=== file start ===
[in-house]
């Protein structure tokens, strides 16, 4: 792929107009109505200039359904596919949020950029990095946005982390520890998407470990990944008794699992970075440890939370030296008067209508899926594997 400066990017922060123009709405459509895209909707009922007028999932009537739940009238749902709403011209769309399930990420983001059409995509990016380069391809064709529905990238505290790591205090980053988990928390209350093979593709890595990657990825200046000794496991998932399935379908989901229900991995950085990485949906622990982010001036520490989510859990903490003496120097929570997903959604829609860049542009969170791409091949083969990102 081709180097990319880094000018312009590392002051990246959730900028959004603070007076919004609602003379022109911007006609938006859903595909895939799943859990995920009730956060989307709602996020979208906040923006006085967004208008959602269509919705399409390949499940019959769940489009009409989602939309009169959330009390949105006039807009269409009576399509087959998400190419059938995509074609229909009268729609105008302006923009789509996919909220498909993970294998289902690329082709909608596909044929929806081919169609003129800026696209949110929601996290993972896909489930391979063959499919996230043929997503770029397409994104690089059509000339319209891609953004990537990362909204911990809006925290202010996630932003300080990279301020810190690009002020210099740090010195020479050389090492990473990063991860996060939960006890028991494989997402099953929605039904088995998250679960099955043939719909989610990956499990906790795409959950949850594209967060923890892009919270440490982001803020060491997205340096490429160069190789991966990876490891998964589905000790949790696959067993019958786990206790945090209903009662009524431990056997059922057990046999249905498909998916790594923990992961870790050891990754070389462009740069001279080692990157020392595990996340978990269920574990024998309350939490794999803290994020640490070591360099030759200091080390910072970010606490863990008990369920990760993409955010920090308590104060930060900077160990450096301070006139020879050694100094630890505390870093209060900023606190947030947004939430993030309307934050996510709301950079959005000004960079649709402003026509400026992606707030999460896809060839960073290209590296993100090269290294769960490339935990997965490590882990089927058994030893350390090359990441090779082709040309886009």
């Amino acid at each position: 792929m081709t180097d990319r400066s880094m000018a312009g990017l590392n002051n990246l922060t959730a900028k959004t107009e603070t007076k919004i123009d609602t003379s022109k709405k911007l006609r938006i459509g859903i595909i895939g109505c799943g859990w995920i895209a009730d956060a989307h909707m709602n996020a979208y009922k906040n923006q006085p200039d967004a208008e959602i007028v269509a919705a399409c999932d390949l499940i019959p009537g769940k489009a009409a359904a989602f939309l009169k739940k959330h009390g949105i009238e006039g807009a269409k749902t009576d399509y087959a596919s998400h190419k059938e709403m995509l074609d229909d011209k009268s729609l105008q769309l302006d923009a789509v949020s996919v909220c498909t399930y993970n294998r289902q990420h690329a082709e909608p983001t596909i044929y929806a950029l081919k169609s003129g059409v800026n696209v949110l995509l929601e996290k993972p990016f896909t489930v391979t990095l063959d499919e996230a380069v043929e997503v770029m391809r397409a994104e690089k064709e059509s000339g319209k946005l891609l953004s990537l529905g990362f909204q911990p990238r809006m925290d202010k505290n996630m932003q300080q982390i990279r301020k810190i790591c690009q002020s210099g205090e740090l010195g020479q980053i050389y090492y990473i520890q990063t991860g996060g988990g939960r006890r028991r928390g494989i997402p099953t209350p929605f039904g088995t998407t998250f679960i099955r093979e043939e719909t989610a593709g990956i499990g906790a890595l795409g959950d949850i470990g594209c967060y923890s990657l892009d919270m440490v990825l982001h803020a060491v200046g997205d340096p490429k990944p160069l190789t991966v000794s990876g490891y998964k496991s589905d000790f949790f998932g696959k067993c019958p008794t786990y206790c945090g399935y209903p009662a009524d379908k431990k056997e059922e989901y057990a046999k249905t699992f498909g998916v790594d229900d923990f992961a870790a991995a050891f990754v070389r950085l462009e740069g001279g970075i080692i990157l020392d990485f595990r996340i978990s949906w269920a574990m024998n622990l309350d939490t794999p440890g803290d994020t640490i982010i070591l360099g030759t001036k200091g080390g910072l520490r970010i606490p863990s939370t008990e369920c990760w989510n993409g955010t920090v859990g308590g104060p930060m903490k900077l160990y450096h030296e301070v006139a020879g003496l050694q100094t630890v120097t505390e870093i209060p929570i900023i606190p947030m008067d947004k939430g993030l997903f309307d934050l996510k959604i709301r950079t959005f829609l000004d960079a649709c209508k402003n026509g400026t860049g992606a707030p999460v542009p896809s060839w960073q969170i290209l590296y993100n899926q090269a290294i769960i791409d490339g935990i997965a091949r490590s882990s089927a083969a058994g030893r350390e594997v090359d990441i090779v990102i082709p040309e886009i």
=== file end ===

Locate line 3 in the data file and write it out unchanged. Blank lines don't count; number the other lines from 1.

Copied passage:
């Amino acid at each position: 792929m081709t180097d990319r400066s880094m000018a312009g990017l590392n002051n990246l922060t959730a900028k959004t107009e603070t007076k919004i123009d609602t003379s022109k709405k911007l006609r938006i459509g859903i595909i895939g109505c799943g859990w995920i895209a009730d956060a989307h909707m709602n996020a979208y009922k906040n923006q006085p200039d967004a208008e959602i007028v269509a919705a399409c999932d390949l499940i019959p009537g769940k489009a009409a359904a989602f939309l009169k739940k959330h009390g949105i009238e006039g807009a269409k749902t009576d399509y087959a596919s998400h190419k059938e709403m995509l074609d229909d011209k009268s729609l105008q769309l302006d923009a789509v949020s996919v909220c498909t399930y993970n294998r289902q990420h690329a082709e909608p983001t596909i044929y929806a950029l081919k169609s003129g059409v800026n696209v949110l995509l929601e996290k993972p990016f896909t489930v391979t990095l063959d499919e996230a380069v043929e997503v770029m391809r397409a994104e690089k064709e059509s000339g319209k946005l891609l953004s990537l529905g990362f909204q911990p990238r809006m925290d202010k505290n996630m932003q300080q982390i990279r301020k810190i790591c690009q002020s210099g205090e740090l010195g020479q980053i050389y090492y990473i520890q990063t991860g996060g988990g939960r006890r028991r928390g494989i997402p099953t209350p929605f039904g088995t998407t998250f679960i099955r093979e043939e719909t989610a593709g990956i499990g906790a890595l795409g959950d949850i470990g594209c967060y923890s990657l892009d919270m440490v990825l982001h803020a060491v200046g997205d340096p490429k990944p160069l190789t991966v000794s990876g490891y998964k496991s589905d000790f949790f998932g696959k067993c019958p008794t786990y206790c945090g399935y209903p009662a009524d379908k431990k056997e059922e989901y057990a046999k249905t699992f498909g998916v790594d229900d923990f992961a870790a991995a050891f990754v070389r950085l462009e740069g001279g970075i080692i990157l020392d990485f595990r996340i978990s949906w269920a574990m024998n622990l309350d939490t794999p440890g803290d994020t640490i982010i070591l360099g030759t001036k200091g080390g910072l520490r970010i606490p863990s939370t008990e369920c990760w989510n993409g955010t920090v859990g308590g104060p930060m903490k900077l160990y450096h030296e301070v006139a020879g003496l050694q100094t630890v120097t505390e870093i209060p929570i900023i606190p947030m008067d947004k939430g993030l997903f309307d934050l996510k959604i709301r950079t959005f829609l000004d960079a649709c209508k402003n026509g400026t860049g992606a707030p999460v542009p896809s060839w960073q969170i290209l590296y993100n899926q090269a290294i769960i791409d490339g935990i997965a091949r490590s882990s089927a083969a058994g030893r350390e594997v090359d990441i090779v990102i082709p040309e886009i």